Blogging for #LGBTFamilies: Liam Thomas Mugavin

LGBT parenting blog Mombian, which received a GLAAD Media Award for Outstanding Blog, is taking Monday, June 3rd to show the world for the 8th year in a row that LGBT families are just as loving, supportive and valuable to our communities as straight families.  Mombian is asking LGBT families, straight allies and all other supporters to write and submit to, a blog post on any topic relating to LGBT families.

Liam Thomas Mugavin is a Psychology and Gender Studies student at the New School in New York City.

I came out to my mother three times in my life. Each time I approached her ready to come out, I remember tears would be streaming down my face, and after it was all over, I’d wonder to myself why I was the one crying and she wasn’t. I’d seen coming out stories on reality television and dramatized on sitcoms; these things were supposed to come as a shock to most parents, right?

When I came out to my mother as bisexual, it was a run of the mill thing, she did not really take it all that seriously, because most fourteen year old girls at my age went through this “phase.” It passed.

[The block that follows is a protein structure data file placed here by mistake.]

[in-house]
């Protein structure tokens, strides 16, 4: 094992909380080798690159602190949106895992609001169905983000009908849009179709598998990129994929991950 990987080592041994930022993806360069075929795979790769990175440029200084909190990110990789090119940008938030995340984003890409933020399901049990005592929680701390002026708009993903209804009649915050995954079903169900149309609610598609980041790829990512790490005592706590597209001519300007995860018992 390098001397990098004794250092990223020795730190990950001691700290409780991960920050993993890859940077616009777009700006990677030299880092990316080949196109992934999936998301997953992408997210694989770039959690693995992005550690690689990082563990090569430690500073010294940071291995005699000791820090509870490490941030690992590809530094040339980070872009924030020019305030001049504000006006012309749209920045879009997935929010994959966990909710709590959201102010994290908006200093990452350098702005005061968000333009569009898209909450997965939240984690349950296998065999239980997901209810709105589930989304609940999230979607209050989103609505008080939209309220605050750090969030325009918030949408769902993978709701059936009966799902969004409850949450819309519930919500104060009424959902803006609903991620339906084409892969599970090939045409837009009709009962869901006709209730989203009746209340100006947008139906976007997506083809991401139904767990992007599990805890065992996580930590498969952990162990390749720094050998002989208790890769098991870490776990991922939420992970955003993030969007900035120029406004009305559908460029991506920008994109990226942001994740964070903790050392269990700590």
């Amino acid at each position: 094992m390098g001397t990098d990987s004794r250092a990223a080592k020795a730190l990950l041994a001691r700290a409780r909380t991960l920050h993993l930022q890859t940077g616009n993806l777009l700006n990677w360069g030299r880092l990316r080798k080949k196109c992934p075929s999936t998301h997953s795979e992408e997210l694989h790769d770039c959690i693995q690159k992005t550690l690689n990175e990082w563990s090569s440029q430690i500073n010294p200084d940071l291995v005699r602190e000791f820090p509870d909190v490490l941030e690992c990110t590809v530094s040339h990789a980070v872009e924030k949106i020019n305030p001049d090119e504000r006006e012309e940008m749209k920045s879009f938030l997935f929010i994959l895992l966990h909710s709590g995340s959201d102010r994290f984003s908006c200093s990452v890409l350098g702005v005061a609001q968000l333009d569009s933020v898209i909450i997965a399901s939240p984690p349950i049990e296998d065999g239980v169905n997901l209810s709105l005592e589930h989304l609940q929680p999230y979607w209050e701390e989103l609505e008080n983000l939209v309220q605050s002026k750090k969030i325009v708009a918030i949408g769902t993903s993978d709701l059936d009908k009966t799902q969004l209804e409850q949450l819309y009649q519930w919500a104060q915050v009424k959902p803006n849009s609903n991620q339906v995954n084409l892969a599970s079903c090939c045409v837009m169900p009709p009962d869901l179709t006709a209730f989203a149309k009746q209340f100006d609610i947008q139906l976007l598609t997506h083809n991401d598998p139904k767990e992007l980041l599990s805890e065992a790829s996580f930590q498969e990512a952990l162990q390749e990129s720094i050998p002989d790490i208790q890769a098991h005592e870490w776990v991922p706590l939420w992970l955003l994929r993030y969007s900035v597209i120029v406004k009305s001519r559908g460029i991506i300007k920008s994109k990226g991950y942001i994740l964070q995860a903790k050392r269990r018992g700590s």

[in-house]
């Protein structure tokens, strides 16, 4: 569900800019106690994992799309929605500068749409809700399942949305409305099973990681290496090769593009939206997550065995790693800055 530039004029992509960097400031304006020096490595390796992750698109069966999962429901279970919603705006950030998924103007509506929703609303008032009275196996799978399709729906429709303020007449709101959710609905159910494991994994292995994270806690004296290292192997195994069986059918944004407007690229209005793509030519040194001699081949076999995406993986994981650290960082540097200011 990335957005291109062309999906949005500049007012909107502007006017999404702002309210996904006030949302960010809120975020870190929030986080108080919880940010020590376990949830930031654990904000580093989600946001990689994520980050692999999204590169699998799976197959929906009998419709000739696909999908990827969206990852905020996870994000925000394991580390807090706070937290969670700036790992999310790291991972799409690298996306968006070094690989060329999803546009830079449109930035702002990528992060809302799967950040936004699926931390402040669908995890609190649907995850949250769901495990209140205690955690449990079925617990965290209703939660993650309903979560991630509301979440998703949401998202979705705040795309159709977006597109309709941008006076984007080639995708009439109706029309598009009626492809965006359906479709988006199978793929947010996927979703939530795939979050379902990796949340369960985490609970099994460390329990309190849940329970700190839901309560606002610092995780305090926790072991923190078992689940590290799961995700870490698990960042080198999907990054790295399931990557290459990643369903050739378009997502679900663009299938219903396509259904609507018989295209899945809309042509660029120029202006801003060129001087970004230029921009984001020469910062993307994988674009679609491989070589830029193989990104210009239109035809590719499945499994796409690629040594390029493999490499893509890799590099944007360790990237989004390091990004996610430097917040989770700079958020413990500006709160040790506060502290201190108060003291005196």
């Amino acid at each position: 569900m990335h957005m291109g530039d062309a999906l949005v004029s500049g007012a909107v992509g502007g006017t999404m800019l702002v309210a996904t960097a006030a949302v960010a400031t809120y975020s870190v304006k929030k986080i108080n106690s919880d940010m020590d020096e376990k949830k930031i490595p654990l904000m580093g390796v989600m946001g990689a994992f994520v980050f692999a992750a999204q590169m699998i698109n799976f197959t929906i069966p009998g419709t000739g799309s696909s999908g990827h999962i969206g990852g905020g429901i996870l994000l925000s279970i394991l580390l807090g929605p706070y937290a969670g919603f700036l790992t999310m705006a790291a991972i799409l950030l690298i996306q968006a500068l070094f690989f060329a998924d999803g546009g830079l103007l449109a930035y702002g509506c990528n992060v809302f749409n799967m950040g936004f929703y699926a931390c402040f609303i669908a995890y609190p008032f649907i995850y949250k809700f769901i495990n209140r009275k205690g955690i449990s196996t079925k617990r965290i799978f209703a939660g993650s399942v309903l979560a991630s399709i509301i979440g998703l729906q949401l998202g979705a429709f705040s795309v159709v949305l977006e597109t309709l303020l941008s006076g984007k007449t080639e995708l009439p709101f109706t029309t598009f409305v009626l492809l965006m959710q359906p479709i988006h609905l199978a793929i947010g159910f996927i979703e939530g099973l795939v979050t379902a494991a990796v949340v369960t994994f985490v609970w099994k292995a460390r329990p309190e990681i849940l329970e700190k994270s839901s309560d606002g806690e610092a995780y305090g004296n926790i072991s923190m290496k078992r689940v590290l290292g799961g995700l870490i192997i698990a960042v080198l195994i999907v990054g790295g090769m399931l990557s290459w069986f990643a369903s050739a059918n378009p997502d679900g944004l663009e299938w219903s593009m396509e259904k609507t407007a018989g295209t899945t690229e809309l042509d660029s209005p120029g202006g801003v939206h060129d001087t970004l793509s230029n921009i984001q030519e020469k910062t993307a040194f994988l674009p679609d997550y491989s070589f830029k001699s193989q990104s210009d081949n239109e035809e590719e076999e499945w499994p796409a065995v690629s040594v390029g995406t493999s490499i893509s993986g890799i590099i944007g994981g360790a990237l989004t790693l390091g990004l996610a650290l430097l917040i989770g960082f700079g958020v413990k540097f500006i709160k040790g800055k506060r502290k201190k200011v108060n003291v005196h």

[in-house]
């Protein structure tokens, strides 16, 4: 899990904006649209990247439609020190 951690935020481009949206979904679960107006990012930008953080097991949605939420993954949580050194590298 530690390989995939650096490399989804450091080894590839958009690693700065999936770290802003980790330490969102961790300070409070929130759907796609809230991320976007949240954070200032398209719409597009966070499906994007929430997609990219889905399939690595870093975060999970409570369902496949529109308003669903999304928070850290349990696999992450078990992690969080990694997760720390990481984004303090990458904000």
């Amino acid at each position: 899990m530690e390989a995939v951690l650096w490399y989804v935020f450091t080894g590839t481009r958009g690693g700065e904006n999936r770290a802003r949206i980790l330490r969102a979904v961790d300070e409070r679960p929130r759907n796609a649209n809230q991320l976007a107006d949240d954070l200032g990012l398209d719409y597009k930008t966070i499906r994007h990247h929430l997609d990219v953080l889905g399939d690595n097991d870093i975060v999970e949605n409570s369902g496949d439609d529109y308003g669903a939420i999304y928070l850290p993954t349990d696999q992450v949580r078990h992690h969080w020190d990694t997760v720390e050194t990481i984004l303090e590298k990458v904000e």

The summer of 2009, I met my first love, and came out as gay. I told my mother, and her reaction was a little harsher than “she’ll get over it.” This moment was nearly five years ago and I still remember exactly where we sat and my mother’s expression when I said those two words. She paused. She did not cry like I did, but looked ahead as if the speck on the carpet had just had this revelation and not her daughter. She asked me if I was sure, and I said yes, and told her about the girl that I’d fallen in love with over the summer. She told me again, that this was a phase, but now she had reason: “You've been rejected by too many men because of your physical disability and probably just think girls will be an easier, more comforting route.” Needless to say, I was appalled by her reaction, but let her think what she needed to get through the shock. I didn’t mention the times when I was five, six and seven and she would catch me playing husband and wife in a game of House with my girl neighbors.